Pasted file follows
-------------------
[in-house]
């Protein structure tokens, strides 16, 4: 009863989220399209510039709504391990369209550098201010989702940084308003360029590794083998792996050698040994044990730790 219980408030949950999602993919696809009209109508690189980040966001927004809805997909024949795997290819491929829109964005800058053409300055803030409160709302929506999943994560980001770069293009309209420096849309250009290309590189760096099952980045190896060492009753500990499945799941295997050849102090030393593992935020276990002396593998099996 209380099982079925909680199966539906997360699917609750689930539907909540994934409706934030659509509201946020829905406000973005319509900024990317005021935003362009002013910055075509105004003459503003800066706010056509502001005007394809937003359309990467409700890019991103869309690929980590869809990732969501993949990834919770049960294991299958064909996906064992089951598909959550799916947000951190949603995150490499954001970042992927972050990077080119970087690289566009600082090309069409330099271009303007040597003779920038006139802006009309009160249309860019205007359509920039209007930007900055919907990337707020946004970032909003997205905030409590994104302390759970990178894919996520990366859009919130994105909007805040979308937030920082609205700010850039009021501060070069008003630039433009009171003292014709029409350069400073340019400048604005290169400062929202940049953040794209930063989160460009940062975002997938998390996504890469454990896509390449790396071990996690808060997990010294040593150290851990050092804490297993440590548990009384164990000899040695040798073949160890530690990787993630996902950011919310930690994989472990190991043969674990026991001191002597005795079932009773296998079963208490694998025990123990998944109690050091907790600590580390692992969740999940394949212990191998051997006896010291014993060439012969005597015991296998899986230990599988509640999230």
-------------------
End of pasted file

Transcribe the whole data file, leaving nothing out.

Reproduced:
[in-house]
């Protein structure tokens, strides 16, 4: 009863989220399209510039709504391990369209550098201010989702940084308003360029590794083998792996050698040994044990730790 219980408030949950999602993919696809009209109508690189980040966001927004809805997909024949795997290819491929829109964005800058053409300055803030409160709302929506999943994560980001770069293009309209420096849309250009290309590189760096099952980045190896060492009753500990499945799941295997050849102090030393593992935020276990002396593998099996 209380099982079925909680199966539906997360699917609750689930539907909540994934409706934030659509509201946020829905406000973005319509900024990317005021935003362009002013910055075509105004003459503003800066706010056509502001005007394809937003359309990467409700890019991103869309690929980590869809990732969501993949990834919770049960294991299958064909996906064992089951598909959550799916947000951190949603995150490499954001970042992927972050990077080119970087690289566009600082090309069409330099271009303007040597003779920038006139802006009309009160249309860019205007359509920039209007930007900055919907990337707020946004970032909003997205905030409590994104302390759970990178894919996520990366859009919130994105909007805040979308937030920082609205700010850039009021501060070069008003630039433009009171003292014709029409350069400073340019400048604005290169400062929202940049953040794209930063989160460009940062975002997938998390996504890469454990896509390449790396071990996690808060997990010294040593150290851990050092804490297993440590548990009384164990000899040695040798073949160890530690990787993630996902950011919310930690994989472990190991043969674990026991001191002597005795079932009773296998079963208490694998025990123990998944109690050091907790600590580390692992969740999940394949212990191998051997006896010291014993060439012969005597015991296998899986230990599988509640999230």